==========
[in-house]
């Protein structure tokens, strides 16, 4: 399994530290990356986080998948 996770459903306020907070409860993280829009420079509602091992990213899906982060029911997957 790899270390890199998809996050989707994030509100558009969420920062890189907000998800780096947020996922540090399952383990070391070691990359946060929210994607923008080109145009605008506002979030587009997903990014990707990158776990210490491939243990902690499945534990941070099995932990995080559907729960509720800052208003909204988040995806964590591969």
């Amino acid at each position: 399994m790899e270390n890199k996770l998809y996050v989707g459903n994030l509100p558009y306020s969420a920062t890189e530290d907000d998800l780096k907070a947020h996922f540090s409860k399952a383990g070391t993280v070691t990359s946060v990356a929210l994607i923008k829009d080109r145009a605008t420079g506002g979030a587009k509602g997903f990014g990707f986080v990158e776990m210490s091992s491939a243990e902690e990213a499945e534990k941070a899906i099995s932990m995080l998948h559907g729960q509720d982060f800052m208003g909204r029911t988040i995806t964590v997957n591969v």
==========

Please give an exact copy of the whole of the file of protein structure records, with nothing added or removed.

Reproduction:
[in-house]
């Protein structure tokens, strides 16, 4: 399994530290990356986080998948 996770459903306020907070409860993280829009420079509602091992990213899906982060029911997957 790899270390890199998809996050989707994030509100558009969420920062890189907000998800780096947020996922540090399952383990070391070691990359946060929210994607923008080109145009605008506002979030587009997903990014990707990158776990210490491939243990902690499945534990941070099995932990995080559907729960509720800052208003909204988040995806964590591969």
């Amino acid at each position: 399994m790899e270390n890199k996770l998809y996050v989707g459903n994030l509100p558009y306020s969420a920062t890189e530290d907000d998800l780096k907070a947020h996922f540090s409860k399952a383990g070391t993280v070691t990359s946060v990356a929210l994607i923008k829009d080109r145009a605008t420079g506002g979030a587009k509602g997903f990014g990707f986080v990158e776990m210490s091992s491939a243990e902690e990213a499945e534990k941070a899906i099995s932990m995080l998948h559907g729960q509720d982060f800052m208003g909204r029911t988040i995806t964590v997957n591969v």